I've had the (mis)fortune of having had to work with lawyers several times over the last few years, so I decided to write a short post listing out the little things that have proved valuable in working with them. This list is based entirely on personal experience and personal preferences, so take any information with a bucket full of salt.
Finding a Lawyer
There are two "good" ways to find a trustworthy, capable lawyer, assuming that the office of the lawyers that you usually use doesn't have a practice area for your legal soup de jour.
The first option is to talk to a lawyer who you have worked with in the past whose character and skills you trust, and ask for a reference. This obviously isn't foolproof, and I've had some poor experiences when my doctors have referred me to practitioners of other medical disciplines, but your batting average will likely be better than a shot in the dark or (god forbid) a stab at the Yellow Pages (do the Yellow Pages even exist anymore?).
The second option is to talk to a friend / acquaintance / business partner whose professional judgment and past use of legal advice you know and trust, and ask for a reference. Note that this shouldn't be any random friend, but someone you know to have sound sense and mileage using legal services. This should not be your dental hygienist (yes, my dental hygienist really did refer me to a lawyer. I accepted the information but went to a law office with whom my family has worked with in the past).
I'm actually not sure if asking for a referral from a friend who is a lawyer is an option that works. I have no evidence, but my instincts tell me that practicing law and knowing quality legal professionals in a different practice area are very different things. The issues are exacerbated if said friend is a relatively junior lawyer.
Some Lawyers are aggressive, and some are more "reasonable" in their approach. This is true whether you're dealing with a liability case, a tax law case, or anything else. There is always a range of strategies that can be pursued, and different lawyers will choose different parts of the specturm. Find one whose style fits your needs and / or your particular situational needs.
When you call the law office and set up a consultation, ask her what materials you should bring that day. Having all the materials in front of you will make the conversation go much smoother.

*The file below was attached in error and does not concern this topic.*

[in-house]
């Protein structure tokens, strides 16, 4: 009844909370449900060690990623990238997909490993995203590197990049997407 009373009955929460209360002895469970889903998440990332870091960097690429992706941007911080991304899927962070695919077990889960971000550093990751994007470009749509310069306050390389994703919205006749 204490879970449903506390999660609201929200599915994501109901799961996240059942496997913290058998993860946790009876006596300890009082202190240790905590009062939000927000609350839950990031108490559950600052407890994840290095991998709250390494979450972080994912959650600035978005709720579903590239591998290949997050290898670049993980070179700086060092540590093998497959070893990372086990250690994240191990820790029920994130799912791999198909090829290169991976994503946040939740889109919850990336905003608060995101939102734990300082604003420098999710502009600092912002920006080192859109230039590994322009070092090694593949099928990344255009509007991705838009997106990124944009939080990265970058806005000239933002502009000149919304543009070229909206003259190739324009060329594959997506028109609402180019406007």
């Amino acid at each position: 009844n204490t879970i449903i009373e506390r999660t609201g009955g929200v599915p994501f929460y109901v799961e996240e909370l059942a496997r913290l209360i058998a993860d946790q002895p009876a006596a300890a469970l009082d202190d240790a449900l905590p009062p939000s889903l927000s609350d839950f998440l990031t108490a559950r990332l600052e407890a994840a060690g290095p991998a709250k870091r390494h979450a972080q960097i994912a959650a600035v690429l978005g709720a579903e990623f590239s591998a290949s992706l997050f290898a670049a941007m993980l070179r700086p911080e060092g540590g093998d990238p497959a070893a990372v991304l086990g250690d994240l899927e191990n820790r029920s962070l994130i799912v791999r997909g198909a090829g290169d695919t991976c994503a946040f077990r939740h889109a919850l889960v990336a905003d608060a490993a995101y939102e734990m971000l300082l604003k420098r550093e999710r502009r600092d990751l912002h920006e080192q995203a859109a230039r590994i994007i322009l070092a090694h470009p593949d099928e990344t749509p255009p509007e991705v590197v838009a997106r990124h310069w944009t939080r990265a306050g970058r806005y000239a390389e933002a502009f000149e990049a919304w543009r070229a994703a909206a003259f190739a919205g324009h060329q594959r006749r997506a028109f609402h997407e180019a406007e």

You will likely have many documents, so be sure to label each with post-it notes as tabs and have a short cover letter that lists the contents of the set of documents that you have brought.
This organizing step will (a) help you refresh yourself about the scope of the case, and (b) cut down the time you'll be billed by the firm.
Refuse Their Offers to Come out to an Office Near You
Lawyers at big firms will sometimes offer to have meetings at an office closer to where you live or work, separate from their every day office. Refuse this offer and take the time to go to their regular office. Your lawyer will bill you for his travel time, and when you are paying hundreds of dollars per hour, this can really hurt your wallet.
Be Aware that Some Lawyers Have Pet Strategies and Arrangements
Each lawyer will have "pet strategies" that they like to use and suggest to their clients. Depending on your circumstance and the lawyer's inclinations, what they most strongly suggest may not be the optimal choice for you. It would be nice if we could place infinite trust in the services we hire, but the reality is that we often have to oversee the effort and make some judgment calls ourselves. This is true when hiring contractors to do work on your house, and is true when hiring lawyers.
Of course, we laymen can't hope to understand all the intricacies of certian complex legal structures or strategies, but getting high level information on the options available to you and forming your own thoughts on what might be best for your situation will be necessary to begin having a constructive conversation with your lawyer in order to figure out what is truly optimal for you. You can't depend on anyone but yourself to represent you in fighting for your best interests, even if you are paying them.
Hopefully you're fortunate enough to never have to work with a lawyer, but keep some of these things in mind if you do. Even if you reject any or all of my suggestions (which is totally fine by me), just thinking about these issues in earest will be helpful.